Neandertal toe contains human DNA | Science News for Students

Neandertal toe contains human DNA

Analyses show humans and Neandertals mixed and mated far earlier than previously thought
Mar 2, 2016 — 7:00 am EST
neanderthal bone

This 50,000-year-old bone from the toe of a Neandertal woman was found in a cave in Siberia. It contains human DNA. 

Bence Viola

Humans and Neandertals may have hooked up much earlier than previously thought.

Neandertals — Homo neanderthalensis — are ancient members of the human family tree. New evidence has just turned up early ancestors of humans in Africa mated with Neandertals about 110,000 years ago. The clue to that mixing is in the DNA of a Neandertal woman in Siberia, Russia.

Many humans today carry bits of Neandertal DNA. DNA is a chemical that makes up genes. Genes provide instructions for building bodies. This is the first time human DNA has been found mixed in with a Neandertal’s genes. The team reported its findings online February 17 in Nature.

If the finding is correct, it shows that the link between humans and Neandertals is older and more complicated than scientists had assumed, says Sarah Tishkoff. She works at the University of Pennsylvania in Philadelphia, where she was not involved in the new study. As an evolutionary geneticist, she studies how genes have changed over thousands or millions of years.

neanderthal caveResearchers knew that early humans and Neandertals mated about 47,000 to 65,000 years ago. The evidence? They found traces of Neandertal DNA had slipped into the pages of the human genetic instruction book. Today, about 1.5 percent to 4 percent of the genetic material in people who are not African is made up of Neandertal DNA. (Some of that DNA may raise the risk of certain diseases.)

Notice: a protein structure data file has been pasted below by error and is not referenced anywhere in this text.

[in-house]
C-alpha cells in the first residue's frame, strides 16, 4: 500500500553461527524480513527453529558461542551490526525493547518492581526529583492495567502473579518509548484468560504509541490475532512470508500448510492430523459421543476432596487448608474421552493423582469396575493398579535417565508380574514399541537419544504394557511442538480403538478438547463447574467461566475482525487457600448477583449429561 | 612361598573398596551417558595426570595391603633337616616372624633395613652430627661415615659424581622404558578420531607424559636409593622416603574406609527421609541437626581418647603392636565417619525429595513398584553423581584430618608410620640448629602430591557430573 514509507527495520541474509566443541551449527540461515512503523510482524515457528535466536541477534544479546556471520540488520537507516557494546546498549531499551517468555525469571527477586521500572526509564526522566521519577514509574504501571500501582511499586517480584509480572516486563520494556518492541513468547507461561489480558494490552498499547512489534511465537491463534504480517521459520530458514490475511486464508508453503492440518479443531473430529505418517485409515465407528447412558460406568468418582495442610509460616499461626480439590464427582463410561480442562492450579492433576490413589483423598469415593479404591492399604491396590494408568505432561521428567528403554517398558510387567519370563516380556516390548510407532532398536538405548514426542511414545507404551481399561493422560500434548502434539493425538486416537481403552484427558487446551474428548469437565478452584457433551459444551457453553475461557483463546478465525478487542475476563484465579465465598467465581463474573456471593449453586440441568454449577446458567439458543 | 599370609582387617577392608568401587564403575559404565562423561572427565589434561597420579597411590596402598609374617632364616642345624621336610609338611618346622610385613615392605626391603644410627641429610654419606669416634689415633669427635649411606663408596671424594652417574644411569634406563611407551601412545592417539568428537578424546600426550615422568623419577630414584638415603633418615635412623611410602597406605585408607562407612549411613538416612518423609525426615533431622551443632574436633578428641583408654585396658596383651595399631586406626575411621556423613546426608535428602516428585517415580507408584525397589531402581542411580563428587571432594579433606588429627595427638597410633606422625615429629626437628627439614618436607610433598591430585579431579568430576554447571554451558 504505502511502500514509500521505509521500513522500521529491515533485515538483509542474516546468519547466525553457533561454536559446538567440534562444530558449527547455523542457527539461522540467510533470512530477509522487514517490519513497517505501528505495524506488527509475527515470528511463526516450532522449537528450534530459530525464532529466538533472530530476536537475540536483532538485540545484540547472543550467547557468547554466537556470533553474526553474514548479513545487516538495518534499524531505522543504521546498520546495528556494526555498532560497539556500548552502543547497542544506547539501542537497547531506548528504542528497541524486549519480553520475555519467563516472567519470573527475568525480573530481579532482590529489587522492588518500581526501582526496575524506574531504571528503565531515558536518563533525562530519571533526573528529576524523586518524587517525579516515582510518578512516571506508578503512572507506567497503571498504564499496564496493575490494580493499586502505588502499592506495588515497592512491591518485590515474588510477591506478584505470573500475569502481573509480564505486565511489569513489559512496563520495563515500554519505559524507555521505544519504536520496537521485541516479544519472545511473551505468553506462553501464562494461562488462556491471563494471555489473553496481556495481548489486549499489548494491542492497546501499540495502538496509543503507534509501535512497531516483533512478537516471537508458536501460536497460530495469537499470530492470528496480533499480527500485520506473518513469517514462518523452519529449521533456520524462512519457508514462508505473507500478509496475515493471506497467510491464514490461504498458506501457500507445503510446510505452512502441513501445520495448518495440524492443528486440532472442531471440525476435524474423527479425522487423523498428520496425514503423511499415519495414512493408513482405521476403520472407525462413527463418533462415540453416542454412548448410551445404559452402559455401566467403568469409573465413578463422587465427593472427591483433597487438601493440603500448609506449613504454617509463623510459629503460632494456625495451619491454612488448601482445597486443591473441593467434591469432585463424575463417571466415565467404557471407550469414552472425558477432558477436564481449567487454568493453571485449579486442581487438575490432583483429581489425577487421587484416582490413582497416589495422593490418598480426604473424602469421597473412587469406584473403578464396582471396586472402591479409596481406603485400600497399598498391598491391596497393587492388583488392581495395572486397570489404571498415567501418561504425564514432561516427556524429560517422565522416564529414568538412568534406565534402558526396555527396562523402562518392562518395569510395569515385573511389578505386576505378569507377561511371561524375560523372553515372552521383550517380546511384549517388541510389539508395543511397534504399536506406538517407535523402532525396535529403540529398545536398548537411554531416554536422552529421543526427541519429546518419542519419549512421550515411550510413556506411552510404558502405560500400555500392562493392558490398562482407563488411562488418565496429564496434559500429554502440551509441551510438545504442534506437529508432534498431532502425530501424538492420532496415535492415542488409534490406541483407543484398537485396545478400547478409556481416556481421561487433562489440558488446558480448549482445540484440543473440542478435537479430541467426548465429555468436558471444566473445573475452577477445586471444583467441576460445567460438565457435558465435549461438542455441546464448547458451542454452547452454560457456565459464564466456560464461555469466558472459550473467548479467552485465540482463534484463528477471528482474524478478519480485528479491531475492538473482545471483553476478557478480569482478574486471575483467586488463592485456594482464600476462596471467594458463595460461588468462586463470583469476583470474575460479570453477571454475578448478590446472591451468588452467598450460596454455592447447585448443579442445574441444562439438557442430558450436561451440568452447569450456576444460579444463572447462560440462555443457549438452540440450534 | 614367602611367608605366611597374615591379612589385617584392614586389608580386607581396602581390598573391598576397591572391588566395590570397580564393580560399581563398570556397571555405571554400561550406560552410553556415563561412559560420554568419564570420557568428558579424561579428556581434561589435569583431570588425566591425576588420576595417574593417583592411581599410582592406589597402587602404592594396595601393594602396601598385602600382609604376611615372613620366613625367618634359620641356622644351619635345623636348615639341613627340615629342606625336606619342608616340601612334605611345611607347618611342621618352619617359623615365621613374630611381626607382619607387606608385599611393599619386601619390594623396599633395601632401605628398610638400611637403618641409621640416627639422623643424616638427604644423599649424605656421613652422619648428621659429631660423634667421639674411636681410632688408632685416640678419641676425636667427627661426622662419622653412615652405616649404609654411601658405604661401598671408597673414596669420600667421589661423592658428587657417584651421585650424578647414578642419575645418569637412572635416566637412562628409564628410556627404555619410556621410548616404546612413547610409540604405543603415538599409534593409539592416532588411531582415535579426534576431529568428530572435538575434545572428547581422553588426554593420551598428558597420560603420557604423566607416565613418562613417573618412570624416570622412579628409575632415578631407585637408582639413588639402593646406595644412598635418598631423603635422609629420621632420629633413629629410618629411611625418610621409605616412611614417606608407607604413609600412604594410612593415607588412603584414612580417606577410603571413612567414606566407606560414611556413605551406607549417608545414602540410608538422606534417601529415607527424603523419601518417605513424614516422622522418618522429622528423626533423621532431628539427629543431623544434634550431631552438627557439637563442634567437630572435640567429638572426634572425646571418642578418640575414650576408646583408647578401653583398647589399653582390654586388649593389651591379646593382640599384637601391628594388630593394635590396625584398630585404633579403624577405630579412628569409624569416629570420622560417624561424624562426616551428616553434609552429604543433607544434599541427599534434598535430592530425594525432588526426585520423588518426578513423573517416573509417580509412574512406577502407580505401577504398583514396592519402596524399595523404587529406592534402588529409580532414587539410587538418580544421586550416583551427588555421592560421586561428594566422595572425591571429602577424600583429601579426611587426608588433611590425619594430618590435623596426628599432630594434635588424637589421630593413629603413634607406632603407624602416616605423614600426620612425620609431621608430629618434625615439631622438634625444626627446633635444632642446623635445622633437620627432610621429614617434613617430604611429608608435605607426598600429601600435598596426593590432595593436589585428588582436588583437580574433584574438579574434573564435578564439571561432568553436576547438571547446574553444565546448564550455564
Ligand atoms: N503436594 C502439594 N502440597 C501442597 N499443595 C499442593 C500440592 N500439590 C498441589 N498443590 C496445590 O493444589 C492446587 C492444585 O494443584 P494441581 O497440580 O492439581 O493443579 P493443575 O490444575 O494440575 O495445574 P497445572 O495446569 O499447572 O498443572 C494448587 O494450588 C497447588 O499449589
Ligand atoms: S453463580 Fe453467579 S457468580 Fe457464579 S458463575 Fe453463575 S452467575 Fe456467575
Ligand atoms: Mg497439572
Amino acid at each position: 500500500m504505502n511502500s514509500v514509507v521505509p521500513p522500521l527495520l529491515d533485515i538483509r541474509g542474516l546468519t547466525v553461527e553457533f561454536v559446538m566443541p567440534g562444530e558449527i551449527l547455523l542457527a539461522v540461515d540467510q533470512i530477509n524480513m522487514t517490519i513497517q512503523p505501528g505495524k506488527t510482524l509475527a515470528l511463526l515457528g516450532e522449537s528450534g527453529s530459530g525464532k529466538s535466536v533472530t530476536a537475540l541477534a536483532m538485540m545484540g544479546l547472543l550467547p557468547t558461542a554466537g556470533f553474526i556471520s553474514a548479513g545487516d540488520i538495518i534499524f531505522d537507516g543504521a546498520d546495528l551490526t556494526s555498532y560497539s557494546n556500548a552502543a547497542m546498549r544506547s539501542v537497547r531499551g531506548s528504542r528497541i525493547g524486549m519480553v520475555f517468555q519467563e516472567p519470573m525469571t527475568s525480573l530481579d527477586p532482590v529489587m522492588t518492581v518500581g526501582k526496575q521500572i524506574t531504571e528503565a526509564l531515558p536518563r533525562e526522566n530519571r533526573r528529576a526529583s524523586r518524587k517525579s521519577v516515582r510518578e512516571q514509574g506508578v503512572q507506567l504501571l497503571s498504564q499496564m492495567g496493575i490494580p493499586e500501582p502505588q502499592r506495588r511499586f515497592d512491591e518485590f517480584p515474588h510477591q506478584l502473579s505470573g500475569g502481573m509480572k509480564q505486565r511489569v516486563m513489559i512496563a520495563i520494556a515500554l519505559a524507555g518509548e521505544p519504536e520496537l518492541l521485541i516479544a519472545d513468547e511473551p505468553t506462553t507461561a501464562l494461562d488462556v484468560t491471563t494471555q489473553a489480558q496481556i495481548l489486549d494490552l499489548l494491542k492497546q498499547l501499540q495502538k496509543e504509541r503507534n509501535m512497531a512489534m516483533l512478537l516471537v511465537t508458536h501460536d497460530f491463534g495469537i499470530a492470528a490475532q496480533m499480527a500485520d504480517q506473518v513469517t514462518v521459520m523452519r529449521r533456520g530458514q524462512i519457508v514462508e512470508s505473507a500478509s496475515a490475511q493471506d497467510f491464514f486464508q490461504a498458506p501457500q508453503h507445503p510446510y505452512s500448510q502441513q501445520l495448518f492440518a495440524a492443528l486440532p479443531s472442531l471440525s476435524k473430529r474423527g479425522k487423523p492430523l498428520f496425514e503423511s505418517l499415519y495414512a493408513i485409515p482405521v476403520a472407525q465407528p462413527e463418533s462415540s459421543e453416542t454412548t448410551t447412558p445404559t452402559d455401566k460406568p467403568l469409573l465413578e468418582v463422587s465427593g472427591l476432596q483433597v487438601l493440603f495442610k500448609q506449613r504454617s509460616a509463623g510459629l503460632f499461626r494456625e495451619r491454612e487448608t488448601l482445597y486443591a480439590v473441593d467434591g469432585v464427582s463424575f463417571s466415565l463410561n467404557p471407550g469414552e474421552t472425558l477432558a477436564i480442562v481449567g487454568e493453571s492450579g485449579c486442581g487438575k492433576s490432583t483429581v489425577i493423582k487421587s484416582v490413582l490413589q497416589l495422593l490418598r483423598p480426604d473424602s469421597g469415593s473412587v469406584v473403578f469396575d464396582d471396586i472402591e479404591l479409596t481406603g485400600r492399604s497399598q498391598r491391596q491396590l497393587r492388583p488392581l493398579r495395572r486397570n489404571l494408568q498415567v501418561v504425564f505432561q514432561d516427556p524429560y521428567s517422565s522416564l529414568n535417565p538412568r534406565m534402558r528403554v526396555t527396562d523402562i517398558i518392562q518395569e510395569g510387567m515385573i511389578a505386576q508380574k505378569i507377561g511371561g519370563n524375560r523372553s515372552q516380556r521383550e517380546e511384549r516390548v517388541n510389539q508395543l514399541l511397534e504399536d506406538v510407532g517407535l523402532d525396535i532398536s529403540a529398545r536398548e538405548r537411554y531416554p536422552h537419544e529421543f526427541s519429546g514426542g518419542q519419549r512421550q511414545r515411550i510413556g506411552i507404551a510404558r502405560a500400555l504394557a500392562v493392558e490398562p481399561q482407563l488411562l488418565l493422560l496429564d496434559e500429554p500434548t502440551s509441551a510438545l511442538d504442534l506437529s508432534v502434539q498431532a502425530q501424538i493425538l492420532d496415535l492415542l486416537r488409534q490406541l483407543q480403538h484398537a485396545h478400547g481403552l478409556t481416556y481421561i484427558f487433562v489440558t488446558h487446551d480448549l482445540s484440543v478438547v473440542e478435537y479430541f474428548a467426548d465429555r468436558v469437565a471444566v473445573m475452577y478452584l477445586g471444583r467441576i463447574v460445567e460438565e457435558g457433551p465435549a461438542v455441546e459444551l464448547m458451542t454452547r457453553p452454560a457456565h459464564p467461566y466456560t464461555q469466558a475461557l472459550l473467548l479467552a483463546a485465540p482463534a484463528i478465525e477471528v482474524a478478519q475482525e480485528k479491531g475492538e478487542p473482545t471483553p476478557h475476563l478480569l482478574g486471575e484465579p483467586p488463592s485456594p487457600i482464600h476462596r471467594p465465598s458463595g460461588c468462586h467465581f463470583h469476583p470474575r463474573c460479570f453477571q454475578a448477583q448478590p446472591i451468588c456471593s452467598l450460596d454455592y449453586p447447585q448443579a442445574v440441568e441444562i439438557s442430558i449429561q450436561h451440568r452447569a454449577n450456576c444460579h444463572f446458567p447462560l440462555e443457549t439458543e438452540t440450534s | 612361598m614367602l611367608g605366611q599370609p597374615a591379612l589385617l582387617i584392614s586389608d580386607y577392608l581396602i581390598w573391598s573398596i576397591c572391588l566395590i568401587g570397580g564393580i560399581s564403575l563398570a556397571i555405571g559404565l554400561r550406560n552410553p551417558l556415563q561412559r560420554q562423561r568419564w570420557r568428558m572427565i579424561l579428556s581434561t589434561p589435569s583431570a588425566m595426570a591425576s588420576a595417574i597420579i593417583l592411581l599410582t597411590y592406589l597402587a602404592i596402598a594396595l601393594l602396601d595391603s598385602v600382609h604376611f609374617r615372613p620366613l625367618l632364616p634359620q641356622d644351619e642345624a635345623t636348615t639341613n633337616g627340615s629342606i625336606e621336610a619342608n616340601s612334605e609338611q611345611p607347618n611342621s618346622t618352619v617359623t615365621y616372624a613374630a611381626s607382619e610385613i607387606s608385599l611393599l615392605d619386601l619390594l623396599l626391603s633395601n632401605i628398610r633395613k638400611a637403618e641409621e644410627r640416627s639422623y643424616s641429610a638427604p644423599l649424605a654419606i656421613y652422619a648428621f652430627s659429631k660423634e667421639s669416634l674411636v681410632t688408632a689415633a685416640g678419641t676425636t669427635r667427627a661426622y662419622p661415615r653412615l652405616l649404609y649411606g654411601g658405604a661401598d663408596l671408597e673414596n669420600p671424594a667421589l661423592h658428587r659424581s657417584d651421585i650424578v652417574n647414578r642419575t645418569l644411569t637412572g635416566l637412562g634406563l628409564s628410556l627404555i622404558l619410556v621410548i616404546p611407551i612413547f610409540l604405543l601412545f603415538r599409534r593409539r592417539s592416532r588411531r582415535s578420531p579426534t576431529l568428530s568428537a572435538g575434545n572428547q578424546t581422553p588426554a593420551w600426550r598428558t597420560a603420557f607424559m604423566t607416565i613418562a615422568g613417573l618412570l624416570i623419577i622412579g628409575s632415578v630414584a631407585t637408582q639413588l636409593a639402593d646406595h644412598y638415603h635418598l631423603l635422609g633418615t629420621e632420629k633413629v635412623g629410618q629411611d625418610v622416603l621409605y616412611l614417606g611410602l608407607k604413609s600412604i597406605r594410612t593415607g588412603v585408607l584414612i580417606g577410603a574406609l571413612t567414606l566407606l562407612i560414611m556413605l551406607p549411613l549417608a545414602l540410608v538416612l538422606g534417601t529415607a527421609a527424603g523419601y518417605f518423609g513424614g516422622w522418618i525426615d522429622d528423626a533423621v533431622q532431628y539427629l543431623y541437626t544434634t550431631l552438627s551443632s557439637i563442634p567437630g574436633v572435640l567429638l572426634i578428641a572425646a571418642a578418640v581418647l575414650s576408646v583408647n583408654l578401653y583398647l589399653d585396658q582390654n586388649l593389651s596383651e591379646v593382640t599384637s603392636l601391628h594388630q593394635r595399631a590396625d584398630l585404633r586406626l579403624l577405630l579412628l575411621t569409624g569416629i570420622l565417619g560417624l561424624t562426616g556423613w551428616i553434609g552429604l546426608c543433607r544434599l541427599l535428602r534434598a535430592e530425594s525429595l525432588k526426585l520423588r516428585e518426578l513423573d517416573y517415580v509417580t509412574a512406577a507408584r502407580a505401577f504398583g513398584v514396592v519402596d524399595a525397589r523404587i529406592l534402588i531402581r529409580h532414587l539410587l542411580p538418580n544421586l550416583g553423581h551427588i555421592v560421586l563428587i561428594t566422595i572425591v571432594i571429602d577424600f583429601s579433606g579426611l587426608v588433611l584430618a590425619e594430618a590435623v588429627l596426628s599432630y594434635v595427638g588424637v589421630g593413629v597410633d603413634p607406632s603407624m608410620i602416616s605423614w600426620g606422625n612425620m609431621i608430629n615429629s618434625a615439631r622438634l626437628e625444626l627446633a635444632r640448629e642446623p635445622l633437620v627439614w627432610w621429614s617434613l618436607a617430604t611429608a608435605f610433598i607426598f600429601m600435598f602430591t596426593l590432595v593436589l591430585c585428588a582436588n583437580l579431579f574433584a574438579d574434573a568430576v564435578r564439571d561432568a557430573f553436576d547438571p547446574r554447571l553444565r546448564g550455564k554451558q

Until now, scientists were puzzled about why they hadn’t found signs of human-Neandertal mixing in Neandertal genes, says Graham Coop. He’s an evolutionary geneticist at the University of California, Davis. The new finding seems to confirm now that DNA traveled both ways, he says.

The new study was led by Adam Siepel. He’s a computational biologist at Cold Spring Harbor Laboratory in New York. He and his coworkers analyzed the DNA from a toe bone of a 50,000-year-old Neandertal woman. About 1 percent to 7.1 percent of her DNA contained traces of human DNA, they found. The toe bone had turned up in a Russian cave in the Altai Mountains of Siberia. It’s the same cave where the only known fossils of extinct human cousins, called Denisovans, had been found. Denisovans also mated with humans in Asia and with Neandertals.

neanderthal caveSiepel’s team studied just one segment of the Altai Neandertal’s DNA. It was from chromosome 21. (A chromosome is a very long coiled-up thread of DNA that holds many genes.) Chromosome 21 is the smallest human chromosome. The team compared the Neandertal woman’s DNA with chromosome 21 from modern humans. They also compared it to that chromosome from two other Neandertals. One was from a cave in Spain. The other was from a cave in the Eastern European country of Croatia.

The Altai woman shared more DNA with modern humans than she did with the two European Neandertals. That suggests early humans mated with the Altai Neandertal’s ancestors. But the ancestors of the European Neandertals didn’t mix with humans much, if at all, Siepel concludes.

The European and Altai Neandertals had a common ancestor. The groups went their separate ways between 68,000 and 167,000 years ago. The new study shows that early humans must have left their DNA in the Altai genetic instruction manual after that split. The scientists estimate that happened some 110,000 years ago.

Seipel doesn’t know where the mixing happened. Neandertals never lived in Africa. That means the humans must have come out of Africa and met up with Neandertals somewhere else.